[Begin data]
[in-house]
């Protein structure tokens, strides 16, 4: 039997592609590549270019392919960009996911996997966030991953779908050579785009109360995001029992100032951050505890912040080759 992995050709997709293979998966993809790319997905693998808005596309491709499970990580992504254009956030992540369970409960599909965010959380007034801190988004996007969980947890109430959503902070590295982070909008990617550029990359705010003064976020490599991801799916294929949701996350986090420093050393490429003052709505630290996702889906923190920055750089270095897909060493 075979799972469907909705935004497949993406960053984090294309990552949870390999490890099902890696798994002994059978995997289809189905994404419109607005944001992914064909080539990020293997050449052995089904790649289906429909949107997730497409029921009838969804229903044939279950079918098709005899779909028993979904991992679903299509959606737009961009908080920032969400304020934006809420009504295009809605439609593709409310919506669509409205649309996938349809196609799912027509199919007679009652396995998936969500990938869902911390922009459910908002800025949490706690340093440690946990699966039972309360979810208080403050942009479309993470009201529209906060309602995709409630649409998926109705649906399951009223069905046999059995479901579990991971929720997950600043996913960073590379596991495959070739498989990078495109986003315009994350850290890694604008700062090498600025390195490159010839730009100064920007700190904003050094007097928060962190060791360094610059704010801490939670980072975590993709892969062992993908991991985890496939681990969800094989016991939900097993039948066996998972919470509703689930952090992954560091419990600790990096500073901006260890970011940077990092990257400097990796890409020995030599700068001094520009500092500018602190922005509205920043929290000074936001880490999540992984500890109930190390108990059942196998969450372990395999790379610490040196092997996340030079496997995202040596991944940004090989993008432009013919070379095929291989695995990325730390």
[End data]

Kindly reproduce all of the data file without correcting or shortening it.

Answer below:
[in-house]
């Protein structure tokens, strides 16, 4: 039997592609590549270019392919960009996911996997966030991953779908050579785009109360995001029992100032951050505890912040080759 992995050709997709293979998966993809790319997905693998808005596309491709499970990580992504254009956030992540369970409960599909965010959380007034801190988004996007969980947890109430959503902070590295982070909008990617550029990359705010003064976020490599991801799916294929949701996350986090420093050393490429003052709505630290996702889906923190920055750089270095897909060493 075979799972469907909705935004497949993406960053984090294309990552949870390999490890099902890696798994002994059978995997289809189905994404419109607005944001992914064909080539990020293997050449052995089904790649289906429909949107997730497409029921009838969804229903044939279950079918098709005899779909028993979904991992679903299509959606737009961009908080920032969400304020934006809420009504295009809605439609593709409310919506669509409205649309996938349809196609799912027509199919007679009652396995998936969500990938869902911390922009459910908002800025949490706690340093440690946990699966039972309360979810208080403050942009479309993470009201529209906060309602995709409630649409998926109705649906399951009223069905046999059995479901579990991971929720997950600043996913960073590379596991495959070739498989990078495109986003315009994350850290890694604008700062090498600025390195490159010839730009100064920007700190904003050094007097928060962190060791360094610059704010801490939670980072975590993709892969062992993908991991985890496939681990969800094989016991939900097993039948066996998972919470509703689930952090992954560091419990600790990096500073901006260890970011940077990092990257400097990796890409020995030599700068001094520009500092500018602190922005509205920043929290000074936001880490999540992984500890109930190390108990059942196998969450372990395999790379610490040196092997996340030079496997995202040596991944940004090989993008432009013919070379095929291989695995990325730390």